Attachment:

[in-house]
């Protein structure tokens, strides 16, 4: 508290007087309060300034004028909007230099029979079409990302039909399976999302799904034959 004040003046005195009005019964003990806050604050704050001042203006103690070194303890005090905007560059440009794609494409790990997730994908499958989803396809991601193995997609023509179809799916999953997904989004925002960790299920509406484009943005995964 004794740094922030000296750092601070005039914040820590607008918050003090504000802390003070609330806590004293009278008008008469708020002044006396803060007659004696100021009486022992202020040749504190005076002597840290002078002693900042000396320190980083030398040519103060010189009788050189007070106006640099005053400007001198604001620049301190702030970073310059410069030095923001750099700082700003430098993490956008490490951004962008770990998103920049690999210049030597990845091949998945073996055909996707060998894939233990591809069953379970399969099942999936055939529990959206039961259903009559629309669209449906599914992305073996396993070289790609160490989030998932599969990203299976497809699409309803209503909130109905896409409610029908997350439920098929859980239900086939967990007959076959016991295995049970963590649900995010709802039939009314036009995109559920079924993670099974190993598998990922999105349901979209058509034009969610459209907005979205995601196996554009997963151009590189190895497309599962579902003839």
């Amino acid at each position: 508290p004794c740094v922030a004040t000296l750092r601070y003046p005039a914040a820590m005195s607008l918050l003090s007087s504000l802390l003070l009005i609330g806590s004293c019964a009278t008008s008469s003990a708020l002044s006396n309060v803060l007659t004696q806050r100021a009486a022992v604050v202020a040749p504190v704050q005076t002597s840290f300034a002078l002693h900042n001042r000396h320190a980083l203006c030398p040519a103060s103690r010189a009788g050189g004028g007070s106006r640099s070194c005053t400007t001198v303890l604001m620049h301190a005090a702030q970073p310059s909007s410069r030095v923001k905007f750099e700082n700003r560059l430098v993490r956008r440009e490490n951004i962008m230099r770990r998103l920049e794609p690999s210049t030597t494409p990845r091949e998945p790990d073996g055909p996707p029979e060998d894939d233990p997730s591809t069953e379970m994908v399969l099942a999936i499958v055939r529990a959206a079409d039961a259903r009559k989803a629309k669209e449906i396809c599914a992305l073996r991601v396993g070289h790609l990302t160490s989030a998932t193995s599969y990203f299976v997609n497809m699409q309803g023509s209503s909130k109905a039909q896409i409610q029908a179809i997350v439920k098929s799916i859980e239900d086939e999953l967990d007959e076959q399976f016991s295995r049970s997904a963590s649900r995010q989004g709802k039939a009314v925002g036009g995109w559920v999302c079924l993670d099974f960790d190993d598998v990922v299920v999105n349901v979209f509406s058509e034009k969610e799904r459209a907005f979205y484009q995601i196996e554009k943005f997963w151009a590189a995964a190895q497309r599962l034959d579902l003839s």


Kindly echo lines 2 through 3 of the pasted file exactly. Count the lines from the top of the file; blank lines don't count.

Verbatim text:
């Protein structure tokens, strides 16, 4: 508290007087309060300034004028909007230099029979079409990302039909399976999302799904034959 004040003046005195009005019964003990806050604050704050001042203006103690070194303890005090905007560059440009794609494409790990997730994908499958989803396809991601193995997609023509179809799916999953997904989004925002960790299920509406484009943005995964 004794740094922030000296750092601070005039914040820590607008918050003090504000802390003070609330806590004293009278008008008469708020002044006396803060007659004696100021009486022992202020040749504190005076002597840290002078002693900042000396320190980083030398040519103060010189009788050189007070106006640099005053400007001198604001620049301190702030970073310059410069030095923001750099700082700003430098993490956008490490951004962008770990998103920049690999210049030597990845091949998945073996055909996707060998894939233990591809069953379970399969099942999936055939529990959206039961259903009559629309669209449906599914992305073996396993070289790609160490989030998932599969990203299976497809699409309803209503909130109905896409409610029908997350439920098929859980239900086939967990007959076959016991295995049970963590649900995010709802039939009314036009995109559920079924993670099974190993598998990922999105349901979209058509034009969610459209907005979205995601196996554009997963151009590189190895497309599962579902003839």
């Amino acid at each position: 508290p004794c740094v922030a004040t000296l750092r601070y003046p005039a914040a820590m005195s607008l918050l003090s007087s504000l802390l003070l009005i609330g806590s004293c019964a009278t008008s008469s003990a708020l002044s006396n309060v803060l007659t004696q806050r100021a009486a022992v604050v202020a040749p504190v704050q005076t002597s840290f300034a002078l002693h900042n001042r000396h320190a980083l203006c030398p040519a103060s103690r010189a009788g050189g004028g007070s106006r640099s070194c005053t400007t001198v303890l604001m620049h301190a005090a702030q970073p310059s909007s410069r030095v923001k905007f750099e700082n700003r560059l430098v993490r956008r440009e490490n951004i962008m230099r770990r998103l920049e794609p690999s210049t030597t494409p990845r091949e998945p790990d073996g055909p996707p029979e060998d894939d233990p997730s591809t069953e379970m994908v399969l099942a999936i499958v055939r529990a959206a079409d039961a259903r009559k989803a629309k669209e449906i396809c599914a992305l073996r991601v396993g070289h790609l990302t160490s989030a998932t193995s599969y990203f299976v997609n497809m699409q309803g023509s209503s909130k109905a039909q896409i409610q029908a179809i997350v439920k098929s799916i859980e239900d086939e999953l967990d007959e076959q399976f016991s295995r049970s997904a963590s649900r995010q989004g709802k039939a009314v925002g036009g995109w559920v999302c079924l993670d099974f960790d190993d598998v990922v299920v999105n349901v979209f509406s058509e034009k969610e799904r459209a907005f979205y484009q995601i196996e554009k943005f997963w151009a590189a995964a190895q497309r599962l034959d579902l003839s």